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Space technologies improve surgeries back on earth

Sat, 22/04/2017 - 2:20pm
A novel surgical robotic system has been developed that provides tactile feedback and is capable of single-incision and natural orifice (incision-free) robotic surgery. The system minimizes surgical trauma and is safer than currently available robotic systems.
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Cold weather, fewer sun hours are associated with increased rates of alcoholic cirrhosis

Sat, 22/04/2017 - 2:16pm
Colder and less sunny regions of the world have higher rates of alcoholic cirrhosis, a disease caused by excessive drinking which results in irreversible scarring of the liver, new research shows. An international team of scientists found that every increase in temperature of one degree Celsius was linked with a decrease in the alcohol-attributable fraction of cirrhosis of 0.3 percent.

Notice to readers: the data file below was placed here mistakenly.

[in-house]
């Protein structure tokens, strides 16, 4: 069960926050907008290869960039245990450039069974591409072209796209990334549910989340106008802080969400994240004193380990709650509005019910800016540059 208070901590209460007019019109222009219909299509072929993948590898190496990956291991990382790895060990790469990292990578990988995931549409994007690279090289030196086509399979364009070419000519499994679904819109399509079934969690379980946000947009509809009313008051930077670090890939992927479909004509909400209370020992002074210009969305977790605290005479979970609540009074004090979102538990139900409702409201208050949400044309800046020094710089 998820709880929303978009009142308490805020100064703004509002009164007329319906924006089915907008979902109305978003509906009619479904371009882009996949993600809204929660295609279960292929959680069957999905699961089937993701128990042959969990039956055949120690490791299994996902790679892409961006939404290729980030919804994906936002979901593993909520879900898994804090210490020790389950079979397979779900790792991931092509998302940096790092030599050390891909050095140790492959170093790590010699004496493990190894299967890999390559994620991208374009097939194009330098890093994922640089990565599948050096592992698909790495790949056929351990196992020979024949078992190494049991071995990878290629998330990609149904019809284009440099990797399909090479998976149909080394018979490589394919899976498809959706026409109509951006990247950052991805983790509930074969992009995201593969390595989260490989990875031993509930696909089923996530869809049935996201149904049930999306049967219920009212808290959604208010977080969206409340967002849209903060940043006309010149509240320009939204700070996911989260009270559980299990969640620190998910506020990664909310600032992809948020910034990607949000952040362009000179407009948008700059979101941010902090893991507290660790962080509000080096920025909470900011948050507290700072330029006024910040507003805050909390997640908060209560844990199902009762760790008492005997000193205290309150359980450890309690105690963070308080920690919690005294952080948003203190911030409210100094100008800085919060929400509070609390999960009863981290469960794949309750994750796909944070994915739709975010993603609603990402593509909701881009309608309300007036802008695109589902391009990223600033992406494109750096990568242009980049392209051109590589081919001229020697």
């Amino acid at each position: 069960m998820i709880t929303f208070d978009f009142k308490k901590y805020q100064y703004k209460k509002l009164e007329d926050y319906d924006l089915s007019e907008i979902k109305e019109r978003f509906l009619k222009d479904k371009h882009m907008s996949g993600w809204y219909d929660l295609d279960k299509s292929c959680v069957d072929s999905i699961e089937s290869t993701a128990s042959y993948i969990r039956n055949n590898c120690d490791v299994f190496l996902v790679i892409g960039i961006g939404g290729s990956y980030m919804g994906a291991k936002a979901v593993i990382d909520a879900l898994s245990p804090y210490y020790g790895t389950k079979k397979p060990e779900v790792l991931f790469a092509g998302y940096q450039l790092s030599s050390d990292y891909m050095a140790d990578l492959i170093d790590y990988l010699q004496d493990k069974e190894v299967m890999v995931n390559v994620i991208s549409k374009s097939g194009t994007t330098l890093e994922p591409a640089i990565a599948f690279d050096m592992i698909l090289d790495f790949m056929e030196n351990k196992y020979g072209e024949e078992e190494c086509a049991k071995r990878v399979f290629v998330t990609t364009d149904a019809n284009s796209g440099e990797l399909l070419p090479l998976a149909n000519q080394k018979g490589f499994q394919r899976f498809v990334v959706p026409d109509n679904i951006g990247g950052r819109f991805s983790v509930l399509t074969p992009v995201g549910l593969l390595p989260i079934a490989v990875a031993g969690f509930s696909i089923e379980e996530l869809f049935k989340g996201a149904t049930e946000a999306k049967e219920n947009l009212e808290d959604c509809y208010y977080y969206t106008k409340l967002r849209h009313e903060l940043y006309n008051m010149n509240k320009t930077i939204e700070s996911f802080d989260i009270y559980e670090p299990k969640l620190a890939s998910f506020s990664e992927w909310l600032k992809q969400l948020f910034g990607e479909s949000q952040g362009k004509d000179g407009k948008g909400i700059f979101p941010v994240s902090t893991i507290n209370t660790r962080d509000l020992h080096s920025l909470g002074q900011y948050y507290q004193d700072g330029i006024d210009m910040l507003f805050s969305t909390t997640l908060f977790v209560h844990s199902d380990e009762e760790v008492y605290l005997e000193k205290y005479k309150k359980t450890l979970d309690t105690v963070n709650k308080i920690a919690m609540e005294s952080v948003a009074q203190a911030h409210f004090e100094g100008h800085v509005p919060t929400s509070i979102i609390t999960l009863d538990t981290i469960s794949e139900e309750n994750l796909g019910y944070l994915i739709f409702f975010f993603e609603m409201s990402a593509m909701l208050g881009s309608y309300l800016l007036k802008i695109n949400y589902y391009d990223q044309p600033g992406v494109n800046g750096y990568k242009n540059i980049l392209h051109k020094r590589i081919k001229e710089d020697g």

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Study of bacteria's DNA fingerprint suggests it could be spreading via food distribution

Sat, 22/04/2017 - 1:08am
Foods should be investigated as a potential source of spread of Clostridium difficile, according to research.
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Two-dimensional melting of hard spheres experimentally unravelled after 60 years

Sat, 22/04/2017 - 1:08am
Experimental evidence of melting in two-dimensional substances has finally been gained by researchers. Findings from the study could be used to support technological improvements to thin film materials such as graphene.
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When liver immune cells turn bad

Sat, 22/04/2017 - 1:08am
A high-fat diet and obesity turn 'hero' virus-fighting liver immune cells 'rogue,' leading to insulin resistance, a condition that often results in type 2 diabetes, according to research.
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Wonder material? Novel nanotube structure strengthens thin films for flexible electronics

Sat, 22/04/2017 - 1:08am